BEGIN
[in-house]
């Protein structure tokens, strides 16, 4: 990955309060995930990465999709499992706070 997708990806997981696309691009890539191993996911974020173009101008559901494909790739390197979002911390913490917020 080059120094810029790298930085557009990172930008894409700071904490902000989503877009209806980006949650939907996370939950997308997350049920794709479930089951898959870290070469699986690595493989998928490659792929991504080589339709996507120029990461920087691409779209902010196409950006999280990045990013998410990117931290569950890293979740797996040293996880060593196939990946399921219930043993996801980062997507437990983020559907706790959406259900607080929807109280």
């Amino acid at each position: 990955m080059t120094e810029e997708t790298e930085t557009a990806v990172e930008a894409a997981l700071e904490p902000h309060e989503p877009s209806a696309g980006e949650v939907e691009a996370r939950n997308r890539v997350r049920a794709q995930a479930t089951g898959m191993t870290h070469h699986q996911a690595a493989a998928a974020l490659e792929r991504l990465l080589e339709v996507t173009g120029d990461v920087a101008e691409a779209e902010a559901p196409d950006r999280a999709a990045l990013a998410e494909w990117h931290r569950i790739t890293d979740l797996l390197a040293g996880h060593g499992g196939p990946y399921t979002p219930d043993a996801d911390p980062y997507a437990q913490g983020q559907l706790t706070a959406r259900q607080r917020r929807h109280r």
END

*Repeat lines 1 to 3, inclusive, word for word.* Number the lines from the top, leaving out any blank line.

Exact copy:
[in-house]
């Protein structure tokens, strides 16, 4: 990955309060995930990465999709499992706070 997708990806997981696309691009890539191993996911974020173009101008559901494909790739390197979002911390913490917020 080059120094810029790298930085557009990172930008894409700071904490902000989503877009209806980006949650939907996370939950997308997350049920794709479930089951898959870290070469699986690595493989998928490659792929991504080589339709996507120029990461920087691409779209902010196409950006999280990045990013998410990117931290569950890293979740797996040293996880060593196939990946399921219930043993996801980062997507437990983020559907706790959406259900607080929807109280």
């Amino acid at each position: 990955m080059t120094e810029e997708t790298e930085t557009a990806v990172e930008a894409a997981l700071e904490p902000h309060e989503p877009s209806a696309g980006e949650v939907e691009a996370r939950n997308r890539v997350r049920a794709q995930a479930t089951g898959m191993t870290h070469h699986q996911a690595a493989a998928a974020l490659e792929r991504l990465l080589e339709v996507t173009g120029d990461v920087a101008e691409a779209e902010a559901p196409d950006r999280a999709a990045l990013a998410e494909w990117h931290r569950i790739t890293d979740l797996l390197a040293g996880h060593g499992g196939p990946y399921t979002p219930d043993a996801d911390p980062y997507a437990q913490g983020q559907l706790t706070a959406r259900q607080r917020r929807h109280r």